Liverpool and Flamengo face off in Saturday’s FIFA Club World Cup™ final
The two sides contested the 1981 Intercontinental Cup, with Fla winning 3-0
Diego Ribas, the Brazilian side’s captain, is just back from serious injury
Diego Ribas has had an emotional rollercoaster of a year, one in which he suffered the worst injury of his career, while his club enjoyed a historic season.
His personal setback dates to 25 July, when he suffered a broken left ankle and ligament damage as a result of a heavy tackle during the second leg of Flamengo’s Copa Libertadores last-16 tie with Emelec. Surgery and a long layoff followed.
Date and place of birth: 28/02/1985, Ribeirao Preto, Brazil
Position: Attacking midfielder
Clubs: Santos, Porto, Werder Bremen, Wolfsburg, Atletico Madrid, Fenerbahce, Flamengo
Honours: Three Brazilian championships, one Spanish championship, one Portuguese championship, one Intercontinental Cup, one Copa Libertadores, one UEFA Europa League, two Copa Americas and one Olympic bronze medal.
“I haven’t watched the tackle again,” he told FIFA.com. “It’s too painful.” But with less than 48 hours to go before he steps out against Liverpool in the final of the FIFA Club World Cup Qatar 2019™, the Mengao captain at least has the satisfaction of knowing that this unhappy chapter of his career is over.
“It’s been really tough because it was a whole new experience for me, the biggest injury of my career,” said the 34-year-old, who doubted at times if he would make a full recovery. “Yes, there have been moments when I’ve been unsure about things, but also some special and truly moving moments too.” One of those moments came when he pulled on a pair of football boots again for the first time.
“It’s been hard but it’s made this season even more special,” said the Fla skipper with a smile. He returned to action just in time to help his side secure the Brazilian championship and made a crucial contribution to their Copa Libertadores triumph after coming on in the 66th minute of the final.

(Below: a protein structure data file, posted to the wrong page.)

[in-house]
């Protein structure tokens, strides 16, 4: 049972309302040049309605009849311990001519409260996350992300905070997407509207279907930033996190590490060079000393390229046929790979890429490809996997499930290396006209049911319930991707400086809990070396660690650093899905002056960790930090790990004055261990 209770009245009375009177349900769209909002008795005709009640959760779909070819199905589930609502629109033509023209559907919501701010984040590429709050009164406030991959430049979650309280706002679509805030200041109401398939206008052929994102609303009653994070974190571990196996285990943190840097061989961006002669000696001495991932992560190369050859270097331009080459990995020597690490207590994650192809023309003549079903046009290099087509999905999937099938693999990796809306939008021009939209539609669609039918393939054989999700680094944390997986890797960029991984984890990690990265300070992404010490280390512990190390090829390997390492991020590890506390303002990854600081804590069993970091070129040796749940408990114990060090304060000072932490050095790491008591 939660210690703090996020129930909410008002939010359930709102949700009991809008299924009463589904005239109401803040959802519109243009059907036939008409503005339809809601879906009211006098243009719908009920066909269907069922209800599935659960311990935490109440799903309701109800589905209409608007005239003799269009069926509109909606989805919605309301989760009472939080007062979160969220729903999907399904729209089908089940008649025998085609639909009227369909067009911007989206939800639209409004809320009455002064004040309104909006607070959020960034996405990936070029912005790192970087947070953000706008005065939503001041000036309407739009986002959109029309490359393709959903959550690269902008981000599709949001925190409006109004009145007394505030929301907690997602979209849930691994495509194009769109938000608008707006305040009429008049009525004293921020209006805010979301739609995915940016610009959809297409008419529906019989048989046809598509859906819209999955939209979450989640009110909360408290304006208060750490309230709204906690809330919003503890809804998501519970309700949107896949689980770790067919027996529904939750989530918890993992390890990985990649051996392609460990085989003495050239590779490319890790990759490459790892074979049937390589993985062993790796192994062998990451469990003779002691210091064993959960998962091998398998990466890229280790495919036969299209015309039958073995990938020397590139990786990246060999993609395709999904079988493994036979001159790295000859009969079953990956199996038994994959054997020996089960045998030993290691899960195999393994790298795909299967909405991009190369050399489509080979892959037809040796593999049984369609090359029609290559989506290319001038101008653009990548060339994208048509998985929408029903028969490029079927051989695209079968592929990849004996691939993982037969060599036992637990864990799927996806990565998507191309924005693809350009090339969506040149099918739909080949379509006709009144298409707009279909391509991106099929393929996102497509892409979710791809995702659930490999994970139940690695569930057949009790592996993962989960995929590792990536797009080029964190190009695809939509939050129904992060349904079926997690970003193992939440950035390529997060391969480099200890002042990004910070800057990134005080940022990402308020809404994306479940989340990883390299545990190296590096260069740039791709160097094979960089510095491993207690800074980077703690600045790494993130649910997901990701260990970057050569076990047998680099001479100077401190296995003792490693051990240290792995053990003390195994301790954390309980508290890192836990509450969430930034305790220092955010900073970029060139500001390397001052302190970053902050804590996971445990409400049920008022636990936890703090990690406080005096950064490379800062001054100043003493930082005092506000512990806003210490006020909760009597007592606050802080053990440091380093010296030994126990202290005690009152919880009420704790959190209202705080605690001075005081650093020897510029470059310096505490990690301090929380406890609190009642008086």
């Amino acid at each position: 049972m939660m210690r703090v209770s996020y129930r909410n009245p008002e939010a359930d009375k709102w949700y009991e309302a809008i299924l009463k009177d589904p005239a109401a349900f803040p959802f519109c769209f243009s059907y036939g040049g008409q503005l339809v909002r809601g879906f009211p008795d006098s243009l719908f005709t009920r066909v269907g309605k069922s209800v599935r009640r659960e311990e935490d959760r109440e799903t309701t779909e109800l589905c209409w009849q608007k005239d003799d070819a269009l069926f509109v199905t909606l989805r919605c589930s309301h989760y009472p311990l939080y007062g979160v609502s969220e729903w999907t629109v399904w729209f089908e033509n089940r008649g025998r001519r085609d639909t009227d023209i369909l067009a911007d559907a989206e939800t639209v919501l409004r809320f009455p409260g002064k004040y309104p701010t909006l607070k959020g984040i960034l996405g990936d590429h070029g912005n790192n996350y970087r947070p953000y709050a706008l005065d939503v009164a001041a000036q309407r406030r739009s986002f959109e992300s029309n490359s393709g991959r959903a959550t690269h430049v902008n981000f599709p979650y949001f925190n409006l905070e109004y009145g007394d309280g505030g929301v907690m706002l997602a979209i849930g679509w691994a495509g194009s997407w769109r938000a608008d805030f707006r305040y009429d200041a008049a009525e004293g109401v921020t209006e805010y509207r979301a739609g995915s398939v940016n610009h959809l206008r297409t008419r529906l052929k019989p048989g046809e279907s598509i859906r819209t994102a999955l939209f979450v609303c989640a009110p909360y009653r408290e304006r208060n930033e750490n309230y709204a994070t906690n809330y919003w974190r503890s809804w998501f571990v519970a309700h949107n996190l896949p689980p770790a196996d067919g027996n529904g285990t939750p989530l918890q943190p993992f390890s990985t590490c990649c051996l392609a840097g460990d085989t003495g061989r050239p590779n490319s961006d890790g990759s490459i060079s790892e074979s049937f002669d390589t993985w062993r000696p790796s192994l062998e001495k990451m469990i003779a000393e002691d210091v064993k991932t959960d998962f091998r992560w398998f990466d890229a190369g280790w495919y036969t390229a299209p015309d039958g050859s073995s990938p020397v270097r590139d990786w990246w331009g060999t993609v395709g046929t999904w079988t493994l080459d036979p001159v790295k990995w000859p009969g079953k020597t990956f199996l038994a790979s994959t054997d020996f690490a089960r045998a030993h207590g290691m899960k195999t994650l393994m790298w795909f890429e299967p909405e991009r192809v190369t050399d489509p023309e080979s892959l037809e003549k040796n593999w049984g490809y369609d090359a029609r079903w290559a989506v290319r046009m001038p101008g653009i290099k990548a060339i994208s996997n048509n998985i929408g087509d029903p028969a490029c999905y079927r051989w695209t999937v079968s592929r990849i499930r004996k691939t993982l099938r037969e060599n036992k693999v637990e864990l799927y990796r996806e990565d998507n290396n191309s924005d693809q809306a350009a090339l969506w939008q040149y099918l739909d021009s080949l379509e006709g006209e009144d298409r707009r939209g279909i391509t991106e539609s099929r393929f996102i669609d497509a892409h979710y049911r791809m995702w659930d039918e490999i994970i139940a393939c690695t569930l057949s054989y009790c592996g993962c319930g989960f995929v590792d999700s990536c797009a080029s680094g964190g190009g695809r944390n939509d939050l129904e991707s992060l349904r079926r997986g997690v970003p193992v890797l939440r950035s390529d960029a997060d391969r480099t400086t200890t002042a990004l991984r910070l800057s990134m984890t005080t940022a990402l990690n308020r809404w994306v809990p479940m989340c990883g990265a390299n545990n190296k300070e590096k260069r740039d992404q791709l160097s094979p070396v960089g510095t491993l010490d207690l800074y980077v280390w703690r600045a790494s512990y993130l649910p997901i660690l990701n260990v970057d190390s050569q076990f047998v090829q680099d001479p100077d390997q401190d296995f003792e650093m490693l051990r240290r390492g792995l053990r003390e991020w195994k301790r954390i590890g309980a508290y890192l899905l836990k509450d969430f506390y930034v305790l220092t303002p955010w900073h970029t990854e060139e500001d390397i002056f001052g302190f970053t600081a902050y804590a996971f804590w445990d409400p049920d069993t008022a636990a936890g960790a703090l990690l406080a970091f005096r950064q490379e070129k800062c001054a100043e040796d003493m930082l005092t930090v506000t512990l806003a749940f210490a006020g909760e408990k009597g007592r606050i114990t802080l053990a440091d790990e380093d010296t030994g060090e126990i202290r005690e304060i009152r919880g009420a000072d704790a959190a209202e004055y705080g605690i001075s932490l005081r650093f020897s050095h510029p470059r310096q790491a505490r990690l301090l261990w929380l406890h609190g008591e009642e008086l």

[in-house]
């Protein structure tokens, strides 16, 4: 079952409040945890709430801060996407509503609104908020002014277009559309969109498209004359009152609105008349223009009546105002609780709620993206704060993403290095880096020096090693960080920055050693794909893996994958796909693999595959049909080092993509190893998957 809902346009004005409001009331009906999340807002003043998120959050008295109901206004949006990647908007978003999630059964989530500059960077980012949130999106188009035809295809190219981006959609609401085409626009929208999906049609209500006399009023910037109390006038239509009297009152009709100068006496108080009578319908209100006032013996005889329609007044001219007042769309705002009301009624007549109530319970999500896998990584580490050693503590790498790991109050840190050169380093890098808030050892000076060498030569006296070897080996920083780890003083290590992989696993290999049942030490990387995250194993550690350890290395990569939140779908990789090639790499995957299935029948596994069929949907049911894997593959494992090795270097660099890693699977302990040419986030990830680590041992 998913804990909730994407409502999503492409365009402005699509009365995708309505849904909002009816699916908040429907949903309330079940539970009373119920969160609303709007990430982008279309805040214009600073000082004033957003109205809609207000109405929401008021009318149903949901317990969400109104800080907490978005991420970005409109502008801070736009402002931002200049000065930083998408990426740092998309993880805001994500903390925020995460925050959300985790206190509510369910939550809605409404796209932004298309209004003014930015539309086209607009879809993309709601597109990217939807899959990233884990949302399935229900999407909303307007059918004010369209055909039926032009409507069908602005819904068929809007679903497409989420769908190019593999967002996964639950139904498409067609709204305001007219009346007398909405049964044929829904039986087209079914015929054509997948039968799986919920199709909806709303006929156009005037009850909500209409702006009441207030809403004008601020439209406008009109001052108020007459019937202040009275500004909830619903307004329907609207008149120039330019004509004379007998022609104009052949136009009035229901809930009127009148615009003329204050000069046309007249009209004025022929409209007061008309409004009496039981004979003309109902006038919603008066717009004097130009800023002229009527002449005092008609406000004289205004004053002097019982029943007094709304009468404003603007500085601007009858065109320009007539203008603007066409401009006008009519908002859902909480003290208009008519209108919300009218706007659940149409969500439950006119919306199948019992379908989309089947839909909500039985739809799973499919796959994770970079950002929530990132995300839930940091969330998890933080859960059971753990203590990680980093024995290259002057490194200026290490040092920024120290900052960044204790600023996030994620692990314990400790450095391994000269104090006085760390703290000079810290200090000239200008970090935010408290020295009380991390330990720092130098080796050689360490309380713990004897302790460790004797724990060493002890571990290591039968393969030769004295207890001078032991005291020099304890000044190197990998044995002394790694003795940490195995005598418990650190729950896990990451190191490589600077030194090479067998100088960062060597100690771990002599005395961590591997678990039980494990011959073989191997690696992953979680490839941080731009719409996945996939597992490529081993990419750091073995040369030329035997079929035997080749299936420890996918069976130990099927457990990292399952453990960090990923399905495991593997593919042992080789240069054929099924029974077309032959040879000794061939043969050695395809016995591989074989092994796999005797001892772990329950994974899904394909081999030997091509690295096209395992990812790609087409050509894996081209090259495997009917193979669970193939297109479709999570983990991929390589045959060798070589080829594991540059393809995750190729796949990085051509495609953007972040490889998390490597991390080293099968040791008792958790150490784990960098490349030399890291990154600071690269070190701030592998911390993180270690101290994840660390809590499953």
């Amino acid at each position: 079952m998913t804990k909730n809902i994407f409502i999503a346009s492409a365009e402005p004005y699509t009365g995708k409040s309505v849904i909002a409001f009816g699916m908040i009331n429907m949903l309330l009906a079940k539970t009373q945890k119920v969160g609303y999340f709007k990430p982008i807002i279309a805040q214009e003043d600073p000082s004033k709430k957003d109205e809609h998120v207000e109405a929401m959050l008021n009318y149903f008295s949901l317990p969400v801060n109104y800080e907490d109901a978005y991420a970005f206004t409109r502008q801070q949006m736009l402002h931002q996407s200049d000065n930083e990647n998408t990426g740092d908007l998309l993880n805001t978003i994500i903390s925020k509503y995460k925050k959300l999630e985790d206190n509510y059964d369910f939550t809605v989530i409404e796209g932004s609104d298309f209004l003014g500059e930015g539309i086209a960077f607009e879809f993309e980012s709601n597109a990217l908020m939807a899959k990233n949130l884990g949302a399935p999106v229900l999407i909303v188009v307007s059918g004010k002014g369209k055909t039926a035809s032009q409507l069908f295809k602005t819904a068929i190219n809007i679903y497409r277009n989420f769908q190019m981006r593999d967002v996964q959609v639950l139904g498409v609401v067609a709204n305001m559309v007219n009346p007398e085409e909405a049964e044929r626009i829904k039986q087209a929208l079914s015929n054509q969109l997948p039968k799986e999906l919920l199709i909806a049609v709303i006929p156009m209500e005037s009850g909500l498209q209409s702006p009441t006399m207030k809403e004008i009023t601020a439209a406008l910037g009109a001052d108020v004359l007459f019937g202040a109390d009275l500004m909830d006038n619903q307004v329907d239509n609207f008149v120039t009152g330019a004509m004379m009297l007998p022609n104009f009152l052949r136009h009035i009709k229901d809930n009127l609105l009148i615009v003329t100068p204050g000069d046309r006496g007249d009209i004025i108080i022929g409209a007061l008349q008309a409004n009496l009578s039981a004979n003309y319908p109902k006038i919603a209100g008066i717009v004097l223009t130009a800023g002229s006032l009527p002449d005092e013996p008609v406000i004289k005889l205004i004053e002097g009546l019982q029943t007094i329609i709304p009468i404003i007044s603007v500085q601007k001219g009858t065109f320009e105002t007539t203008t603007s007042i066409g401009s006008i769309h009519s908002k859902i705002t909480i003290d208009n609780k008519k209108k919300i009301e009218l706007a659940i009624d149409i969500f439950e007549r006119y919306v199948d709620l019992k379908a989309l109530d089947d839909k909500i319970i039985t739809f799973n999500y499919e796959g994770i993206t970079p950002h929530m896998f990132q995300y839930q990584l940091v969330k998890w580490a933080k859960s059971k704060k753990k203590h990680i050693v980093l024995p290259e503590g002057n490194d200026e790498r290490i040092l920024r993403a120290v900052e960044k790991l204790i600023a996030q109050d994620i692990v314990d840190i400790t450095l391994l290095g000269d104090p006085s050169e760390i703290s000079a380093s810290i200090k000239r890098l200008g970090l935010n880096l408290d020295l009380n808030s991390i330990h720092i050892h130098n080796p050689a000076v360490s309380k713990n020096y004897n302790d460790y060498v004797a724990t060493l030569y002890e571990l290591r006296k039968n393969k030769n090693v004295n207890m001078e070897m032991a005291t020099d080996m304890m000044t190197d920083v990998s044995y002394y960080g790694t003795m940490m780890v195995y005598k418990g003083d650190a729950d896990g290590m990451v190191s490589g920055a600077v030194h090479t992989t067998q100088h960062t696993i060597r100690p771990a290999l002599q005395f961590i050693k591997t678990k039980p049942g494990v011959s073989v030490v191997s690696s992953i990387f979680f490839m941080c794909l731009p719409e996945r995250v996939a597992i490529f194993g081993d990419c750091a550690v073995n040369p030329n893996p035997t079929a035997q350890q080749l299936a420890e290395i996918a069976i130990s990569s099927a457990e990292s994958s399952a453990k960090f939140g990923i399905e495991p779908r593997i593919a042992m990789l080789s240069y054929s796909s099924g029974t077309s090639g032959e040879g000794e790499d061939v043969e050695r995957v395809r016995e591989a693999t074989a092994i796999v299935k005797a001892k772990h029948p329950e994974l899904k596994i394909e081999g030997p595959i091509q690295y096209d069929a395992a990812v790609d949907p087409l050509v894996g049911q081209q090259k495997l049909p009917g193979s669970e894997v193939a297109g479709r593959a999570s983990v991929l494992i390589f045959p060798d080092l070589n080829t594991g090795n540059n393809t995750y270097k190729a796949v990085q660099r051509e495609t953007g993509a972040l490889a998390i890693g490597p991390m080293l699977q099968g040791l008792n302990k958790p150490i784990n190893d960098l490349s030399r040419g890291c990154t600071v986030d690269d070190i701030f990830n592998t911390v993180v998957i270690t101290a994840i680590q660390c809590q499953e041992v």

“There are a lot of images that are going to stay with me forever,” he said of that comeback win against River Plate, “like how my team-mates reacted when we got the second goal, all the excitement, the tears and the laughter. Then, when we got back to Brazil, there was the welcome party they gave us. We’re never going to forget that and it made all the effort worthwhile.”
Can Fla now put the icing on the cake? “We can’t wait for Saturday to come around,” said Diego in reference to the Club World Cup decider. It is, after all, the trophy that South America covets most.
There is, as he went on to explain, genuine belief in the Fla camp that they can defy the odds: “No, it’s not impossible. We’re coming up against a really strong team, one of the best in the world. We do have a chance, though. We’re a quality side and we believe in the work we do. We need to be totally focused, on top of our game and tactically disciplined. We know that and that’s what we want to do. We have to be organised and totally focused because these games are decided by little details. And when we have the ball, we have to take our chances.”
The Brazilian knows how it feels to win the Intercontinental Cup, a trophy he lifted with Porto in 2004, and is anxious to savour the experience again: “Winning the Club World Cup with Flamengo would be special because it’s an incredible club. I couldn’t put into words how it would feel to win the world title here, but we’re definitely dreaming of it.”
A million fans took to the streets of Rio de Janeiro to celebrate the Libertadores win with their heroes. But what will happen if they prevail again on Saturday? Diego smiled and said: “I can pretty much imagine it! That’s another reason why we want to win. It’s another source of motivation.”